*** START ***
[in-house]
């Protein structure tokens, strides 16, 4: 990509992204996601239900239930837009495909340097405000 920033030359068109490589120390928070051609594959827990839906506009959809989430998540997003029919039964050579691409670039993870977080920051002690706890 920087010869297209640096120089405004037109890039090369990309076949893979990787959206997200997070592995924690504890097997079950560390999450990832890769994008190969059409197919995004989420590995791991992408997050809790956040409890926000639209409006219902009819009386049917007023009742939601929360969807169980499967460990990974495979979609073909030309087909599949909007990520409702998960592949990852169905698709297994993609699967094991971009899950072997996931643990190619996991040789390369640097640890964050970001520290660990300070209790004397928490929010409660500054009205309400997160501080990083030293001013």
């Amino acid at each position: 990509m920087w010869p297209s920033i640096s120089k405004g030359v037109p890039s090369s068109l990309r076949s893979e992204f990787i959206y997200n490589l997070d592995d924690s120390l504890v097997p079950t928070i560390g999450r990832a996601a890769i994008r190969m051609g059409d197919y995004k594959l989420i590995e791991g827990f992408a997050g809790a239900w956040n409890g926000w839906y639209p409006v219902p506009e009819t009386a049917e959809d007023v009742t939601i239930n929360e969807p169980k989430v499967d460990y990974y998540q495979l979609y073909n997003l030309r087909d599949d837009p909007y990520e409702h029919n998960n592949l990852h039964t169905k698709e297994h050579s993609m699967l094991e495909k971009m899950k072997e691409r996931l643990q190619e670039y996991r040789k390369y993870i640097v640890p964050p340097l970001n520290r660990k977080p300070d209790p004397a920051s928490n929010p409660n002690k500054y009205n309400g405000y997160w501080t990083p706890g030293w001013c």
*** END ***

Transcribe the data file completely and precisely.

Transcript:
[in-house]
């Protein structure tokens, strides 16, 4: 990509992204996601239900239930837009495909340097405000 920033030359068109490589120390928070051609594959827990839906506009959809989430998540997003029919039964050579691409670039993870977080920051002690706890 920087010869297209640096120089405004037109890039090369990309076949893979990787959206997200997070592995924690504890097997079950560390999450990832890769994008190969059409197919995004989420590995791991992408997050809790956040409890926000639209409006219902009819009386049917007023009742939601929360969807169980499967460990990974495979979609073909030309087909599949909007990520409702998960592949990852169905698709297994993609699967094991971009899950072997996931643990190619996991040789390369640097640890964050970001520290660990300070209790004397928490929010409660500054009205309400997160501080990083030293001013």
């Amino acid at each position: 990509m920087w010869p297209s920033i640096s120089k405004g030359v037109p890039s090369s068109l990309r076949s893979e992204f990787i959206y997200n490589l997070d592995d924690s120390l504890v097997p079950t928070i560390g999450r990832a996601a890769i994008r190969m051609g059409d197919y995004k594959l989420i590995e791991g827990f992408a997050g809790a239900w956040n409890g926000w839906y639209p409006v219902p506009e009819t009386a049917e959809d007023v009742t939601i239930n929360e969807p169980k989430v499967d460990y990974y998540q495979l979609y073909n997003l030309r087909d599949d837009p909007y990520e409702h029919n998960n592949l990852h039964t169905k698709e297994h050579s993609m699967l094991e495909k971009m899950k072997e691409r996931l643990q190619e670039y996991r040789k390369y993870i640097v640890p964050p340097l970001n520290r660990k977080p300070d209790p004397a920051s928490n929010p409660n002690k500054y009205n309400g405000y997160w501080t990083p706890g030293w001013c």